The most common treatment for tethered spinal cord is a lumbar laminectomy to release the tethered cord. For this procedure, the patient is placed under general anesthesia. The neurological surgeon makes an incision in the lower back to expose the site where the spinal cord is pinned, then frees it by releasing the stuck portion of the cord. The neurosurgeon may also repair any developmental abnormality during this operation.
The surgery typically takes about four hours, but often takes longer as the neurosurgeon works to remove the adhesion. Surgery may be difficult, and is always accompanied by careful neurophysiological monitoring to minimize damage to nerves.
After surgery, patients need to remain flat for 24 to 36 hours to minimize the risk of a spinal fluid leak. Physical activity is limited for the next several weeks to allow the surgical site to heal, but most surgical patients have excellent outcomes and can quickly resume normal activities.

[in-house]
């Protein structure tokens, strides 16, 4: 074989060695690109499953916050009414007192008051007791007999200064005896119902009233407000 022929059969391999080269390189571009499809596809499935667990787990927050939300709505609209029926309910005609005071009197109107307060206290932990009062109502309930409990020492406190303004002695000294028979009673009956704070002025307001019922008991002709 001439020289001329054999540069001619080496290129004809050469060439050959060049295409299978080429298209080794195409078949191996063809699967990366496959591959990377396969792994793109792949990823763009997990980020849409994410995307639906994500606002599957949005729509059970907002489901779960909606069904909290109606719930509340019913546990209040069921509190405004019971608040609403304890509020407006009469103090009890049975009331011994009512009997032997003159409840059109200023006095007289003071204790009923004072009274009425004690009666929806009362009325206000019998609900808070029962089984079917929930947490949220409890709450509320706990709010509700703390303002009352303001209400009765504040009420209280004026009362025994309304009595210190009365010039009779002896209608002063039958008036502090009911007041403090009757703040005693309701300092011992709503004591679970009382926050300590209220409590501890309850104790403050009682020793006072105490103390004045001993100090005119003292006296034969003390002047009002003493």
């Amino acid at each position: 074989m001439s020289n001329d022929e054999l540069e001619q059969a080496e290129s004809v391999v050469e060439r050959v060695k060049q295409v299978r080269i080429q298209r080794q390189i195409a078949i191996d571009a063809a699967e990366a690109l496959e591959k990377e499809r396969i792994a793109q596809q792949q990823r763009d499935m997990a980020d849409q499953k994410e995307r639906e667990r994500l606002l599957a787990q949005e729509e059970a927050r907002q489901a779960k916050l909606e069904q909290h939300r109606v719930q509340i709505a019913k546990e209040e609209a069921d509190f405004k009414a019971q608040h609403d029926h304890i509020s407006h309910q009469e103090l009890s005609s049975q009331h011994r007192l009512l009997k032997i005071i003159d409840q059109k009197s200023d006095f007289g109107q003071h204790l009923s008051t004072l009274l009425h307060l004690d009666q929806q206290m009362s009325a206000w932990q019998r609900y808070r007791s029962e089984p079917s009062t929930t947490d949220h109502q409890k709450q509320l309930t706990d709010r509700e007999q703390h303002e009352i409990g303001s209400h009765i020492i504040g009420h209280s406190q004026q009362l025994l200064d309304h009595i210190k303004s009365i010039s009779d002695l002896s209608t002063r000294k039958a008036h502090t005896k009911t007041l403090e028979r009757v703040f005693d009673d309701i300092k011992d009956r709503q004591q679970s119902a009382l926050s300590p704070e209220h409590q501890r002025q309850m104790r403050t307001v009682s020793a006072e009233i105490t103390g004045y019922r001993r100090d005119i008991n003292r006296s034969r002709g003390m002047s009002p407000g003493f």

There is a risk that the spinal cord may become re-tethered at a later time, so ongoing monitoring is necessary.
Tethered cord is a complex disorder that is best treated at a major medical center by a neurosurgeon with expertise in the condition. At the Weill Cornell Brain and Spine Center, it is one of the conditions treated by the specialists at the Chiari CARE program.
Our Care Team
- Vice Chairman, Neurological Surgery
- Director, Pediatric Neurological Surgery
- Vice Chairman for Academic Affairs
- Professor of Neurological Surgery, Pediatric Neurosurgery
- Associate Residency Director
- Victor and Tara Menezes Clinical Scholar in Neuroscience
- Associate Professor of Neurological Surgery in Pediatrics
Reviewed by Jeffrey Greenfield, Ph.D., M.D.
Last reviewed/last updated: April 2021